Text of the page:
TUESDAY, Aug. 7 (HealthDay News) -- In a small study of patients with incurable cancer, drinking 8 ounces of grapefruit juice a day boosted the effect of a drug they were given during the study.
Although some participants had a response, tumors did not disappear after using the drug, which is mostly used to treat conditions unrelated to cancer. The study's main finding was that grapefruit juice might allow treatment using smaller drug dosages, therefore reducing side effects and perhaps costs.
Sirolimus (Rapamune) is an immunosuppressant and not approved as a cancer drug. Its primary use is to prevent rejection after kidney transplants. It is also used as a treatment for psoriasis, the researchers noted.
Some early studies suggest that sirolimus may have tumor-fighting effects. Derivatives of the drug are used in kidney cancer and breast cancer.
The drug, however, has what is called poor bioavailability, which means the body can't use it efficiently. Only about 14 percent of it gets absorbed, said lead researcher Dr. Ezra Cohen, assistant professor of medicine at the University of Chicago Medical Center.
"We thought if we could manipulate it we could increase the availability, make it easier to take and make it more effective," Cohen said.
With grapefruit juice or another drug, the researchers were able to increase the effectiveness and also lower the dose of sirolimus, he said.
"This has a wider application beyond sirolimus," Cohen said. "This is a proof of principle that grapefruit juice could be used in this way."
Cohen said this same tactic will work with other cancer drugs and could dramatically reduce costs.
"Cancer drugs that are being introduced will cost anywhere from $3,000 to $10,000 per month," he said. "Here's a mechanism that might allow us to significantly reduce the cost."
For example, sirolimus costs about $1,000 a month. If it could be combined with drinking grapefruit juice, the cost would drop to about $300 a month, Cohen said. A drug that costs $5,000 a month might drop to $1,000, he added.
Using lower doses of drugs also could reduce side effects, he said.
People, however, shouldn't experiment with grapefruit juice to increase the potency of their drugs, Cohen cautioned. The effect will vary with each drug and with the type of juice used. This needs to be researched much more, he said.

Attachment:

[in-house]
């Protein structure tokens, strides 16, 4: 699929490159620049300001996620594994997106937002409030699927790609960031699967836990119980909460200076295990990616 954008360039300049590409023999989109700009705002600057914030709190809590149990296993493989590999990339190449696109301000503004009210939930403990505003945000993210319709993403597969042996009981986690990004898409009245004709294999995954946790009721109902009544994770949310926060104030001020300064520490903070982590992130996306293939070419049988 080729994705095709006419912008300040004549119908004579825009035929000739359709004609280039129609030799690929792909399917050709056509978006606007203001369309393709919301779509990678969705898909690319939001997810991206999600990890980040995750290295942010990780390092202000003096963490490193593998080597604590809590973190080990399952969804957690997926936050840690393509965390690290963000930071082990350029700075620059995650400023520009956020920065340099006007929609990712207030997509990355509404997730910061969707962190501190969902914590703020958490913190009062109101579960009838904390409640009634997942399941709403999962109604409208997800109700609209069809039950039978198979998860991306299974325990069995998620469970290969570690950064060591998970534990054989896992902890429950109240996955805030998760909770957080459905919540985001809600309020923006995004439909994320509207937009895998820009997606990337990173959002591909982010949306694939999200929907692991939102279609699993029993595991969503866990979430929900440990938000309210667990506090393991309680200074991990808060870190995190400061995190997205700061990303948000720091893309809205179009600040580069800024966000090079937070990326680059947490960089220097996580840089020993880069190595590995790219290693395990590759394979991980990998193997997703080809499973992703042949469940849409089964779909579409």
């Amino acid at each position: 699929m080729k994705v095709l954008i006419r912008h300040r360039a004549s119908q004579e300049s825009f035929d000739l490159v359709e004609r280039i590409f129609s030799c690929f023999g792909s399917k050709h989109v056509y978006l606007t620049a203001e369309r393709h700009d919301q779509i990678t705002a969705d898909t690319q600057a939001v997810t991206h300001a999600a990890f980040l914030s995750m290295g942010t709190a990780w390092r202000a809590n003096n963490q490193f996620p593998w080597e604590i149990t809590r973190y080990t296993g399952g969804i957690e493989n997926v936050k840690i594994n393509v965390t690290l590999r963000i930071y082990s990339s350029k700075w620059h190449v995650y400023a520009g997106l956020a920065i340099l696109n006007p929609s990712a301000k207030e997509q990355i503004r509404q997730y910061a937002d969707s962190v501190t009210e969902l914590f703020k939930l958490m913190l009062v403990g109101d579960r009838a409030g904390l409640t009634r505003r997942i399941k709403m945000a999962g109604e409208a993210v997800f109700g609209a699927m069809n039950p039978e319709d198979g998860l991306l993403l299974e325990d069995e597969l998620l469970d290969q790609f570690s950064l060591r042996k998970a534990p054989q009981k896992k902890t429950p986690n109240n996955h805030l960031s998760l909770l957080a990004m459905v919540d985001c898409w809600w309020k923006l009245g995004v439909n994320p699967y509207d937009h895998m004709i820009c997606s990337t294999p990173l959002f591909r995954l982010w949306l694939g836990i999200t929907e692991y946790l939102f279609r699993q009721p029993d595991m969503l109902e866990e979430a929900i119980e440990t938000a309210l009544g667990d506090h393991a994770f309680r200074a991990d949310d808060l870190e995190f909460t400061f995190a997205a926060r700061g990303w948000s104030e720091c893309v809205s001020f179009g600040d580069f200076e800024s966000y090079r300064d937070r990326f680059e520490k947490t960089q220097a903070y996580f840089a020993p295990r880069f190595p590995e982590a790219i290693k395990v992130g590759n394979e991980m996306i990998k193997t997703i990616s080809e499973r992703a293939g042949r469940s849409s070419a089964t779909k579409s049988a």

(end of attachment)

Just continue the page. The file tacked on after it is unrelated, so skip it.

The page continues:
The report was published Aug. 7 in the journal Clinical Cancer Research.
In the trial, funded by the U.S. National Institutes of Health, Cohen's team enrolled nearly 150 patients with incurable cancer for which there was not effective treatment.
Some patients were given sirolimus alone, others were given sirolimus plus grapefruit juice and others were given the drug along with ketoconazole (Nizoral), which is used to treat fungal infections.
The most effective dose of sirolimus was about 90 milligrams a week, but at doses above 45 mg there were serious side effects, such as nausea and diarrhea. Patients taking the drug alone were switched to 45 mg, the researchers said.
When sirolimus was given with ketoconazole, patients needed only 16 mg of sirolimus a week to achieve a response to the drug, researchers found. Patients taking grapefruit juice needed 25 mg to 35 mg of sirolimus, the researchers noted.
Grapefruit juice increased sirolimus levels by 350 percent and ketoconazole increased the drug levels 500 percent, they added.
None of the patients had a complete response -- that is, the drug didn't get rid of the tumors. About 30 percent of patients, however, saw their condition stabilize for a time. In one patient who was taking grapefruit juice along with sirolimus, the tumor shrank -- a response that lasted more than three years, the researchers said.
The advantage of grapefruit juice over ketoconazole is that it is not toxic and carries no risk of overdose, the researchers said. Grapefruit juice has its effect because it inhibits enzymes in the intestine that break down sirolimus, making more of the drug available to the body, according to the study.
Dr. Kirk Garratt, director of interventional cardiovascular research at Lenox Hill Hospital, in New York City, said that "oncologists are realizing that grapefruit juice can be used to advantage."
The same effect is seen with cholesterol-lowering drugs called statins and patients are cautioned not to drink grapefruit juice when taking a statin, Garratt said.
Cohen noted that not all grapefruit juice is the same and some types don't have enough of the active ingredient to have an effect on drugs.
Before this strategy could be used for a wide variety of patients, there needs to be a way to balance drug doses with grapefruit juice to ensure an optimal effect, he noted.
Another expert commented on the study.
"This is a phase 1 trial," said Dr. Otis Brawley, chief medical officer at the American Cancer Society. "They are going to have to do a phase 2 study and show that this way of dosing is equivalent or better than our current approved ways of dosing."
Brawley said this finding is very preliminary, but it's worth pursuing as a way to save money and perhaps reduce side effects. A lot of work needs to be done, however, before this approach can be considered as a potential addition to therapy, he said.
To learn more about drug interactions, visit the U.S. Food and Drug Administration.
SOURCES: Ezra Cohen, M.D., assistant professor of medicine, University of Chicago Medical Center; Otis Brawley, M.D., chief medical officer, American Cancer Society; Kirk Garratt, M.D., director, interventional cardiovascular research, Lenox Hill Hospital, New York City; Aug. 7, 2012, Clinical Cancer Research
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